They are all around us. viruses. And besides the health risks they pose to us, they can also have an impact on the carbon cycle. The effect is of critical importance to be evaluated in the context of global warming.
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Viruses are all around us. They are the subject of many scientific works. Until recently, Duke University researchers (USA), in particular, has raised the issue of the effect of global warming on viruses. Not evaluating potential new health risks that we could face. But it’s nice to get a more accurate idea of how, in the future, viruses might play in the carbon cycle.
So the researchers focused on viruses capable of infecting microorganisms. Because it occupies a special place in the heart of ecosystems. They can capture and store carbon through the process of photosynthesis. They can recycle some of them when they take part in decomposition. Or they release carbon when they breathe. There are many processes that can be severely affected by a viral infection.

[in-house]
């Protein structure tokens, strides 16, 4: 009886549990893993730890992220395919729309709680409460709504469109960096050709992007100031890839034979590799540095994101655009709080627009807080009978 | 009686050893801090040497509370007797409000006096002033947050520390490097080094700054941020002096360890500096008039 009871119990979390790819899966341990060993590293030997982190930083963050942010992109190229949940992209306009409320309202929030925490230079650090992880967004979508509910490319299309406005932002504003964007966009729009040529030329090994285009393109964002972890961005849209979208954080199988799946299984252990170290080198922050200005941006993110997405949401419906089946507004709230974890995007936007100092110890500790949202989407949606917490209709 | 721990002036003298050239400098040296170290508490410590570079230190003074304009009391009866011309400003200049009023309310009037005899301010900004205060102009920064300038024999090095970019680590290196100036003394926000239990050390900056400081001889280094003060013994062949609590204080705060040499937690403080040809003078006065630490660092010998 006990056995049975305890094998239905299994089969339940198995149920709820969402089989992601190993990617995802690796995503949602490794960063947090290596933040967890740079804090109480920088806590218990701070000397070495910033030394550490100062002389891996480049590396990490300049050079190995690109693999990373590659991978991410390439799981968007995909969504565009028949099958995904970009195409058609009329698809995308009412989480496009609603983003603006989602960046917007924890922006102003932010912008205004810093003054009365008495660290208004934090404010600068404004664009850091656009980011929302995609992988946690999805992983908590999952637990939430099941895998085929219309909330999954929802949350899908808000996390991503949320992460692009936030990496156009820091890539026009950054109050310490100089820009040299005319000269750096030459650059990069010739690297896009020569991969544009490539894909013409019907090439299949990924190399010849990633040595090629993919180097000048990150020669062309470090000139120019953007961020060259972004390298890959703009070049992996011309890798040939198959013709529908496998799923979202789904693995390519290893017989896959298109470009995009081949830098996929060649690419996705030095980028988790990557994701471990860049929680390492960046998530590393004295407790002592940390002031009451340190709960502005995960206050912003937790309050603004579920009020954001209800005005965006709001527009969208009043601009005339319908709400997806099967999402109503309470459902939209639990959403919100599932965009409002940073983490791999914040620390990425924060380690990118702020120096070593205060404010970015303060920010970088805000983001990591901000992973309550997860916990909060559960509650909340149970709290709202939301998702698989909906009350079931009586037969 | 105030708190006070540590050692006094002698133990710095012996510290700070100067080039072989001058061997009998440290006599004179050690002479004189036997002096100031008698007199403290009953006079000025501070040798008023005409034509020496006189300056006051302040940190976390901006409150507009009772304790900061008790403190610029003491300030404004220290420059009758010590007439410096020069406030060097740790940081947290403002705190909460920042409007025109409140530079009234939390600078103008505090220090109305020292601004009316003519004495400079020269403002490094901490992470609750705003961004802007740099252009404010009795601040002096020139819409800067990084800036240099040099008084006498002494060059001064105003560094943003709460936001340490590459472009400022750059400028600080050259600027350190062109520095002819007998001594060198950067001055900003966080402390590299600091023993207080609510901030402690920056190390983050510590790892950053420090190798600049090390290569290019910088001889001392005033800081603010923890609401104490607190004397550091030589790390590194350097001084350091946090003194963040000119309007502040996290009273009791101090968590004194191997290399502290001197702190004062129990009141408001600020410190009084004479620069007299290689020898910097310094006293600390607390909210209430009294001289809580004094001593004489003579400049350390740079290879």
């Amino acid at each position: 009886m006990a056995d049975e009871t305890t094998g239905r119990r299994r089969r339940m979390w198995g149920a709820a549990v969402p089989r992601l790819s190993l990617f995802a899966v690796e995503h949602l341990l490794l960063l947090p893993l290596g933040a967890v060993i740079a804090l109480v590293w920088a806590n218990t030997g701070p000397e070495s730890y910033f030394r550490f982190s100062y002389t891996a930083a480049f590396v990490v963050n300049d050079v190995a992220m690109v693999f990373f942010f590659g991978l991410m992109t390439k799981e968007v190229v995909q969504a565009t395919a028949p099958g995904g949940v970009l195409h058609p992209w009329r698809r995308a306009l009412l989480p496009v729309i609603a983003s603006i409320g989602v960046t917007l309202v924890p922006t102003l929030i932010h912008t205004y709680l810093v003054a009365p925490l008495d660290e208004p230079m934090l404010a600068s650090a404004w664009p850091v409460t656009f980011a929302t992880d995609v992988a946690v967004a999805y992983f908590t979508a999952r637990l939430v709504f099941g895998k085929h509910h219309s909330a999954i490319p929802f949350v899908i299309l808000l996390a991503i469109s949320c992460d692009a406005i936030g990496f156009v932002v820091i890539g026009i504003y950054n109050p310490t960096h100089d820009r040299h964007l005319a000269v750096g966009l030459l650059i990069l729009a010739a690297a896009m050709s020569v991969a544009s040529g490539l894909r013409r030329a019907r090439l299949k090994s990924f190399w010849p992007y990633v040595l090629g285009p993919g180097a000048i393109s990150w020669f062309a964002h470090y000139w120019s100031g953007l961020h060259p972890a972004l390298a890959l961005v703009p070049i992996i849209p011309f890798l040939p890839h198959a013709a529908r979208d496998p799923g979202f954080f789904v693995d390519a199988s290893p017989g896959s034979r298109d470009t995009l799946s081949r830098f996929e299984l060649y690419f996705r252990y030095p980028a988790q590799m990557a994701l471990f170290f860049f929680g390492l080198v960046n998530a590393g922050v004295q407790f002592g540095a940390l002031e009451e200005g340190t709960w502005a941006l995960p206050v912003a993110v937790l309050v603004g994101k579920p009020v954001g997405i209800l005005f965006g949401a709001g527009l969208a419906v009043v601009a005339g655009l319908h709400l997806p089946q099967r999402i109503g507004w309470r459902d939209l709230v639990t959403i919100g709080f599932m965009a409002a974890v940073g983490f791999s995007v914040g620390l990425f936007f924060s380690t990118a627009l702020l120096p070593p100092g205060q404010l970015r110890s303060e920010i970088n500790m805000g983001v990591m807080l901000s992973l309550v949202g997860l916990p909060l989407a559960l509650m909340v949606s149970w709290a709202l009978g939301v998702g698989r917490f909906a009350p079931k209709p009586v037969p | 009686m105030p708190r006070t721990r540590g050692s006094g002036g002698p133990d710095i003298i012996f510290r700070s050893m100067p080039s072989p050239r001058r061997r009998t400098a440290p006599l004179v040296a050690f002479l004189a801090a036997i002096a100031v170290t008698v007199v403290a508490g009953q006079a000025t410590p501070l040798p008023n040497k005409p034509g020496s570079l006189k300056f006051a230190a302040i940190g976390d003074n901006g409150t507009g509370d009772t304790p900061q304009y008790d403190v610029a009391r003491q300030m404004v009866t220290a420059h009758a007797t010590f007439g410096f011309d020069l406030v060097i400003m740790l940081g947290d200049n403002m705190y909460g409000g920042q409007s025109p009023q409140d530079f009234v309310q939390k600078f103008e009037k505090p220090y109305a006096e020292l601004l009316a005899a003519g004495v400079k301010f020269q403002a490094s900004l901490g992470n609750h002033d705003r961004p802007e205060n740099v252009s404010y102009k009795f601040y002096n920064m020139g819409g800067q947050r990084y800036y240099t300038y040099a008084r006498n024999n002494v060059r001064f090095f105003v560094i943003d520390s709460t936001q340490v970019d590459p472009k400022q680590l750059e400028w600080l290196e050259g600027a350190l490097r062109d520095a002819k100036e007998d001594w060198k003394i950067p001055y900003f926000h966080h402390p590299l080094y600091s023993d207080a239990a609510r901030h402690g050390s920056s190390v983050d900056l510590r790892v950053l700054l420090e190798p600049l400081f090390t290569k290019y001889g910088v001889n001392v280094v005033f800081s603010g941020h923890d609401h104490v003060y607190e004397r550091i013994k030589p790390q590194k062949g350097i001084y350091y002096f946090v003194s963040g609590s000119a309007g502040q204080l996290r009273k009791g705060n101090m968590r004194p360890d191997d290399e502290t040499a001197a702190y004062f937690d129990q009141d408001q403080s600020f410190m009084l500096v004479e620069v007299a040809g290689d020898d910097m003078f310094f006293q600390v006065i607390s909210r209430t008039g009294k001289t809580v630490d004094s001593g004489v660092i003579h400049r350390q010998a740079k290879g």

New sources of carbon, but also new sinks
So it seems important to know how the viruses themselves will be affected by global warming. Because the response of ecosystems to these changes cannot be properly predicted if we ignore the effects of, for example, increasing temperatures on virus host dynamics. This is the researchers’ first observation.
Thus the initial models developed by the researchers show that viruses could be able to upset the balance of the natural carbon cycle, and trigger unpredictable responses to global warming. Thus some ecosystems can become carbon sources, releasing more carbon than they store. But others can become, on the contrary, effective carbon sinks.
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